Calculating the COP of a heat pump
COP = Q / E
- Q is the heat supplied (heating) or removed (cooling) by the system
- E is the energy needed to operate the system
The calculation differs depending on whether the system in question heats or cools. This is because opposite ends of the process must be considered. In a residential setup, the heat moved out of (cooling) or moved into (heating) the building is considered. In a heating scenario the building is the heat sink – the part of the cycle to which heat is added. In a cooling scenario, on the other hand, the building is the heat source – heat is removed from it.
In the following, a heat pump is used as an example for the calculation of the COP as it is a common case for both cooling and heating. The same calculations apply to any other thermodynamic machine like a refrigerator or an air conditioner.
Calculation for cooling
In cooling scenarios, the COP is calculated by determining how much heat was removed from the heat source. Therefore, the ratio of heat removed to input energy (i.e. electricity to operate the heat pump) is considered.
COPcooling = Qc / E
- Qc is the heat removed from the heat source
- E is the input energy
Calculation for heating
In heating scenarios, one looks at how much heat is moved to the heat sink. This consists of heat taken from the heat source, as well as the energy input. Therefore, the combined value of heat taken plus energy input over the energy input is considered.
COPheating = Qh / E = (Qc + E) / E = COPcooling + 1
- Qh is the heat added to the heat sink
- E is the energy input
The heat moved to the heat sink is greater than the heat taken from the heat source. Therefore, a heat pump’s COP depends on whether the system is used for cooling or heating and the heating COP is greater by one than the cooling CPO.
The COP is a crucial metric for evaluating the efficiency of thermodynamic machines. It provides an objective metric to compare different models. A higher COP entails lower operating costs, a reduced environmental impact, higher user comfort and more efficient operation at varying load levels.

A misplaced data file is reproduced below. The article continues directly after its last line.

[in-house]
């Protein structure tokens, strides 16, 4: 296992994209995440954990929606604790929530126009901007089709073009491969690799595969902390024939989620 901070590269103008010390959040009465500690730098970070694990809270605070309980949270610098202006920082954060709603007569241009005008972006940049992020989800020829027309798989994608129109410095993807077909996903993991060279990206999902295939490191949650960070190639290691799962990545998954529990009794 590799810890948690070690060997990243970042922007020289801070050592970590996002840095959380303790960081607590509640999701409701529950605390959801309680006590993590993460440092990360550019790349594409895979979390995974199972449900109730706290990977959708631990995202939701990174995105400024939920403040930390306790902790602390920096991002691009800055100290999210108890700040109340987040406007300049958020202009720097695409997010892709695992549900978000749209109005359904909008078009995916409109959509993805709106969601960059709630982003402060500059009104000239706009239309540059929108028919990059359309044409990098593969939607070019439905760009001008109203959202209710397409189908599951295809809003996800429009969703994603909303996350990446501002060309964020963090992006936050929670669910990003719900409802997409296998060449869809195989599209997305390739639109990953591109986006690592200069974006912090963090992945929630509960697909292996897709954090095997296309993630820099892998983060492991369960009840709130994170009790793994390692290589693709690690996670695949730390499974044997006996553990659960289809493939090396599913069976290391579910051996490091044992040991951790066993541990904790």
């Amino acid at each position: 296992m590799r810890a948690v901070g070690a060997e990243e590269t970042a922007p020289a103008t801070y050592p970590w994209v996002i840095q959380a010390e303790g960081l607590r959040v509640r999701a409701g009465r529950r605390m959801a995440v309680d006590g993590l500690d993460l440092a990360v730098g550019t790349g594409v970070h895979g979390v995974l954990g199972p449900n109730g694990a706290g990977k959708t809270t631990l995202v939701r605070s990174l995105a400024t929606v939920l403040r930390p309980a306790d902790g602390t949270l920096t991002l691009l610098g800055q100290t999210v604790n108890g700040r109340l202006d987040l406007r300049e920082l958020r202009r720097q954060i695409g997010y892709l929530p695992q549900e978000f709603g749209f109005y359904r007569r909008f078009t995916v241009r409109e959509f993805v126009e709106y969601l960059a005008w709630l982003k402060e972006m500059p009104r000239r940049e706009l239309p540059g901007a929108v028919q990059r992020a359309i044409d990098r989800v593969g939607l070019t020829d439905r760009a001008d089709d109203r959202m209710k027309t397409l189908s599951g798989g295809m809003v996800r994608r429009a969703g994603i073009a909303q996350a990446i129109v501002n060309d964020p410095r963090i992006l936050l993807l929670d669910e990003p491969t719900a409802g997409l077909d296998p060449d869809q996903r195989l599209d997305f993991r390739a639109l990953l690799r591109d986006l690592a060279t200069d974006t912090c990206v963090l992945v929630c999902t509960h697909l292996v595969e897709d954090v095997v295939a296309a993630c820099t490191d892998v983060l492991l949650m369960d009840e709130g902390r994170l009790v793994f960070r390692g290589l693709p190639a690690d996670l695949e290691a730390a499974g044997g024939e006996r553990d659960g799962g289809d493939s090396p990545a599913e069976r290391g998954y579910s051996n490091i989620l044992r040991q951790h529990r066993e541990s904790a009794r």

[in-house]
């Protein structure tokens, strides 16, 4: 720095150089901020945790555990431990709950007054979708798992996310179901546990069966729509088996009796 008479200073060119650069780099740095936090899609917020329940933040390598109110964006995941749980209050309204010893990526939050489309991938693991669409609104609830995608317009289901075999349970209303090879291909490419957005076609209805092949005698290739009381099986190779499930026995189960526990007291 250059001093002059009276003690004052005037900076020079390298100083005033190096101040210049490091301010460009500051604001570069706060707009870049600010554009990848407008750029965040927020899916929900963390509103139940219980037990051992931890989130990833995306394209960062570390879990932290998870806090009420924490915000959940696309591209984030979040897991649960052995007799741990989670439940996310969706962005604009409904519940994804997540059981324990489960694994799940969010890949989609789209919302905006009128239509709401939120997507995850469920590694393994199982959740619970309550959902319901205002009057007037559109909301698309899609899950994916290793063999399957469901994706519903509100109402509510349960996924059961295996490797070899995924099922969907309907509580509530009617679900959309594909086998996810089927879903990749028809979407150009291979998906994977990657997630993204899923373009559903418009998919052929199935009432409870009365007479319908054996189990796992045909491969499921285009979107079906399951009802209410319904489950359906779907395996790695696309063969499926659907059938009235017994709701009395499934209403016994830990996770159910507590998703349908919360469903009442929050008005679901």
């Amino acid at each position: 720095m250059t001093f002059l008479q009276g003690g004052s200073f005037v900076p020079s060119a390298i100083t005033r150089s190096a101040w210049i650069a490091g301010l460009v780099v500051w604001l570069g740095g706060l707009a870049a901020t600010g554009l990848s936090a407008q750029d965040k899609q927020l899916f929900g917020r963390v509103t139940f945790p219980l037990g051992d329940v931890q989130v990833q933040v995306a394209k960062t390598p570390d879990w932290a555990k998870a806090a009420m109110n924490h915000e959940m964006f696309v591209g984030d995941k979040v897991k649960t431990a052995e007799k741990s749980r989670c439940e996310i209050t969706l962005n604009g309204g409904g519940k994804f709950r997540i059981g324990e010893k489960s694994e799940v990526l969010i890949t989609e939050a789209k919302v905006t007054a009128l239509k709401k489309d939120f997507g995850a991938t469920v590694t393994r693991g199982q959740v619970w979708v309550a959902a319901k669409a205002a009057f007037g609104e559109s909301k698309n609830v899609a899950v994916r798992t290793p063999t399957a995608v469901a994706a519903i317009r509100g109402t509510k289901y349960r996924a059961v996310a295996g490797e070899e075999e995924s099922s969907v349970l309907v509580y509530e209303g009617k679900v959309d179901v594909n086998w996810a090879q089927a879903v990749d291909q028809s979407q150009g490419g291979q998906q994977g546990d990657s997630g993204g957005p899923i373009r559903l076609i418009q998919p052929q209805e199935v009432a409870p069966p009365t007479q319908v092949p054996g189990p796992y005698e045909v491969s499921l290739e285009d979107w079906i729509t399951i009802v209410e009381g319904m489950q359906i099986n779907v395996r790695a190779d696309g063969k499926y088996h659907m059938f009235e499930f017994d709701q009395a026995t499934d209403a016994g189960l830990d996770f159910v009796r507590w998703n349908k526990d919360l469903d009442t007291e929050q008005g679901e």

Many manufacturers detail the COP of their appliances. The common format shows the COP depending on the heat source, the temperature of the heat source and the flow temperature:
[COP value] = [heat source][heat source temperature] / [heat sink] [flow temperature]
The heat source and sink are abbreviated with one letter where:
- A stands for air
- B for ground
- W for water
The temperature values are provided in degrees celsius.
Under this notation, the following would be noted for a water heat pump (“W”), which with a heat source temperature of 2°C and a flow temperature of 40°C has a COP of 4.0:
COP = 4.0 = W2 / W40
Energy star (USA): To qualify for the Energy Star (a US-efficiency rating), the US Department of Energy quotes the following minimum COP values between 3.1 and 4.1, depending on the type of heat pump:
- Geothermal, closed loop water-to-air: 3.6 COP
- Geothermal, open loop water-to-air: 4.1 COP
- Geothermal, closed loop water-to-water: 3.1 COP
- Geothermal, open loop water-to-water: 3.5 COP
- Geothermal, direct geoexchange: 3.6 COP
Energy-Related Products (ErP) Directive (EU): Since 2015, heaters sold in the European Union have been required to detail their energy efficiency class ranging from A++ (most efficient) to G (least efficient). The class is determined by a system’s energy efficiency index, a metric which also takes the COP into account.
The COP depends heavily on external factors. Therefore, it only captures a system’s efficiency under a specific set of conditions. And the COP may vary if those conditions change. These factors include:
- Temperature difference – In general, as the temperature difference between the heat sink and heat source increases, the COP decreases. This is because larger temperature differences require more energy to transfer heat across the gradient.
- Operating conditions – The COP can change based on the load or demand on the system. Systems operating at partial loads (i.e. the system is not operating at full capacity) will have a lower heat output and also likely a lower ratio of heat output to energy input (COP) compared to full-load operation.
- Environmental conditions – Environmental factors, such as humidity, air quality, and altitude, can also influence the COP.
The COP is sometimes considered to be an outdated scale as it gives little indication of the real performance over an entire year. New metrics have been introduced to address this:
- Seasonal coefficient of performance (SCOP) – The SCOP takes into account variations in operating conditions over the course of a year. Furthermore, it also considers different operating schedules (e.g. part-load operation, startup and shutdown). This makes the calculation of the SCOP far more complex but also provides a more realistic assessment of the appliance’s performance over the year.
- Seasonal energy efficiency ratio (SEER) – The SEER is used for cooling systems to quantify the cooling output per unit of energy input over an entire cooling season. Just like the SCOP, it considers a range of operating conditions and modes. As a result, it allows for realistic comparisons between different cooling systems.